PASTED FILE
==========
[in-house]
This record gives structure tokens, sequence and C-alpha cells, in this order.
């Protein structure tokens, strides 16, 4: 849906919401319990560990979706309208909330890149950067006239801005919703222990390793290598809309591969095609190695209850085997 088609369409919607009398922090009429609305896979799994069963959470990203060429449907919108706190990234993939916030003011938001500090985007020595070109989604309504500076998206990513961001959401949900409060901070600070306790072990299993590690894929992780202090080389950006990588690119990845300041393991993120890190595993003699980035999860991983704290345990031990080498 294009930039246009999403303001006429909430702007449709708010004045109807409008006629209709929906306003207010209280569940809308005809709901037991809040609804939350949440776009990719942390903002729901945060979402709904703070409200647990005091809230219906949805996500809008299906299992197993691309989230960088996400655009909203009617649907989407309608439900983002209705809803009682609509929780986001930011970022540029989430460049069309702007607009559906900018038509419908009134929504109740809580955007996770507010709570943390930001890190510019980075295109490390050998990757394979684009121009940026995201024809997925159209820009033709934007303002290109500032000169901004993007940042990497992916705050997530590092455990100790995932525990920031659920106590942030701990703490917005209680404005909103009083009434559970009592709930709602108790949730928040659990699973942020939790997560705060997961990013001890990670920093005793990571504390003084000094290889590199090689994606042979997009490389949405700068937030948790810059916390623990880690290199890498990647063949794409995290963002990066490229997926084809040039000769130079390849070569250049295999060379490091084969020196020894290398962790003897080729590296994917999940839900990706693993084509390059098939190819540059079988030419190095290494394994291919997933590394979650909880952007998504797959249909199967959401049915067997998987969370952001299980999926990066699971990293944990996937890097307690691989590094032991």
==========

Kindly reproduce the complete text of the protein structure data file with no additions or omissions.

[in-house]
This record gives structure tokens, sequence and C-alpha cells, in this order.
């Protein structure tokens, strides 16, 4: 849906919401319990560990979706309208909330890149950067006239801005919703222990390793290598809309591969095609190695209850085997 088609369409919607009398922090009429609305896979799994069963959470990203060429449907919108706190990234993939916030003011938001500090985007020595070109989604309504500076998206990513961001959401949900409060901070600070306790072990299993590690894929992780202090080389950006990588690119990845300041393991993120890190595993003699980035999860991983704290345990031990080498 294009930039246009999403303001006429909430702007449709708010004045109807409008006629209709929906306003207010209280569940809308005809709901037991809040609804939350949440776009990719942390903002729901945060979402709904703070409200647990005091809230219906949805996500809008299906299992197993691309989230960088996400655009909203009617649907989407309608439900983002209705809803009682609509929780986001930011970022540029989430460049069309702007607009559906900018038509419908009134929504109740809580955007996770507010709570943390930001890190510019980075295109490390050998990757394979684009121009940026995201024809997925159209820009033709934007303002290109500032000169901004993007940042990497992916705050997530590092455990100790995932525990920031659920106590942030701990703490917005209680404005909103009083009434559970009592709930709602108790949730928040659990699973942020939790997560705060997961990013001890990670920093005793990571504390003084000094290889590199090689994606042979997009490389949405700068937030948790810059916390623990880690290199890498990647063949794409995290963002990066490229997926084809040039000769130079390849070569250049295999060379490091084969020196020894290398962790003897080729590296994917999940839900990706693993084509390059098939190819540059079988030419190095290494394994291919997933590394979650909880952007998504797959249909199967959401049915067997998987969370952001299980999926990066699971990293944990996937890097307690691989590094032991």